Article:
For example, a landlord who usually requires one month’s rent as a down payment may require a renter with bad credit to put down two months’ rent instead, as a kind of insurance policy against a missed payment. This can make things hard for renters with bad credit and little-or-no savings; they may be able to afford the monthly rent on the apartment but cannot swing the large upfront payment. Alternately, a renter with good credit will have significantly more choices when looking to rent, and may even be able to negotiate incentives, like reduced rent or a lower down payment, with landlords eager to rent to someone with a high credit score.
Getting a car loan or lease
Buying or leasing a car when you have bad credit can be particularly perilous. Unfortunately, the auto industry is rife with predatory lenders who prey on people with poor or subprime credit, offering them loans with sky-high interest rates, unnecessary fees and less-than-ideal terms because they know their options are limited.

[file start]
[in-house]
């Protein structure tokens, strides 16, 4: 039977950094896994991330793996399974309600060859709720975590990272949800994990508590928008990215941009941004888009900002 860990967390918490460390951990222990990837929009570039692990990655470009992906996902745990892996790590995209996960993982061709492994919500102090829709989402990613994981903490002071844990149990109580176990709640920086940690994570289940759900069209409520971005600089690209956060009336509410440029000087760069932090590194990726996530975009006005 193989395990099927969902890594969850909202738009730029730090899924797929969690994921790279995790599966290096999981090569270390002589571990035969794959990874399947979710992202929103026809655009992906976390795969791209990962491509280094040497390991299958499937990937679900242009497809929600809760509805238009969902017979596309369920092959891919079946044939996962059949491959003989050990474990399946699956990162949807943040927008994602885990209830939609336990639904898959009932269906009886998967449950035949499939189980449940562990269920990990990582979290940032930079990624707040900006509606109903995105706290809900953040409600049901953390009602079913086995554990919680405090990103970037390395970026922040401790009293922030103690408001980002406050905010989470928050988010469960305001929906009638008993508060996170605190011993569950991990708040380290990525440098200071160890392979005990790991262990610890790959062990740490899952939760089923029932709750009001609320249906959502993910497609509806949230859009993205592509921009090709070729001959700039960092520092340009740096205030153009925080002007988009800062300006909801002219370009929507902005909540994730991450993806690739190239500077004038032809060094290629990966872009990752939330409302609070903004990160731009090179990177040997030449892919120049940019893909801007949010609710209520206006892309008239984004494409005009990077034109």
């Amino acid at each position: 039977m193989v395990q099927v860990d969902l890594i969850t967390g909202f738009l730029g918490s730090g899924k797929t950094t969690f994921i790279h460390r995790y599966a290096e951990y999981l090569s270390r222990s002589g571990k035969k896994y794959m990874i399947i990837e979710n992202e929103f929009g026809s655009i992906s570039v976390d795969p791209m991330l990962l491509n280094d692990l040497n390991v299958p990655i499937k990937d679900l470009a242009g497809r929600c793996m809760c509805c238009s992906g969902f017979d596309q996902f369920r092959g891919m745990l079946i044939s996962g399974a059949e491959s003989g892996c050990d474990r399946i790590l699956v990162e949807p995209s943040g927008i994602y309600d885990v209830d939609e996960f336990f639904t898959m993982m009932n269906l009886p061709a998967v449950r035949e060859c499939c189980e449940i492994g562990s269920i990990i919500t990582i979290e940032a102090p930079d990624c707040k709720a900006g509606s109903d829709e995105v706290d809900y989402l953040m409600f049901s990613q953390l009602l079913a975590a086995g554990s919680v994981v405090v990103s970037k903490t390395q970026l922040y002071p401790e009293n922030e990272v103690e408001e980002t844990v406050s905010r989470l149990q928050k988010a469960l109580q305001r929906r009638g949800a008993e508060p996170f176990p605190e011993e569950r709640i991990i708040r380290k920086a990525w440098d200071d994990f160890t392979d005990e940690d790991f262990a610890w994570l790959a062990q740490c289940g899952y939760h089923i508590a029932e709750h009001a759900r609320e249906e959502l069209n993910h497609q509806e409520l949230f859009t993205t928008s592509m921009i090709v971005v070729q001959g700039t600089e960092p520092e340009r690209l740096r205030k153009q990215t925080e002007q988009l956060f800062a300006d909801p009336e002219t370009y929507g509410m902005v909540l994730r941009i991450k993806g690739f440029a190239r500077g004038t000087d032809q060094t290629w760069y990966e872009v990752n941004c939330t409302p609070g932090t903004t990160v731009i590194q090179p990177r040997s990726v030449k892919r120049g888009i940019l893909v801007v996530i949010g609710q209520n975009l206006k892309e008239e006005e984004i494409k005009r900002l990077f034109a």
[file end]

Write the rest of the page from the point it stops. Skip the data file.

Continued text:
Reputable auto lenders prefer to lend to borrowers with credit scores of 760 or above. The higher your credit score, the better deal you’ll be offered on interest on a car loan, or monthly payments with a lease. Borrowers with lower credit scores can save themselves a lot of money in the long term by opting for a shorter loan term. While this means higher monthly payments, it could also mean thousands of dollars in savings over the course of the loan.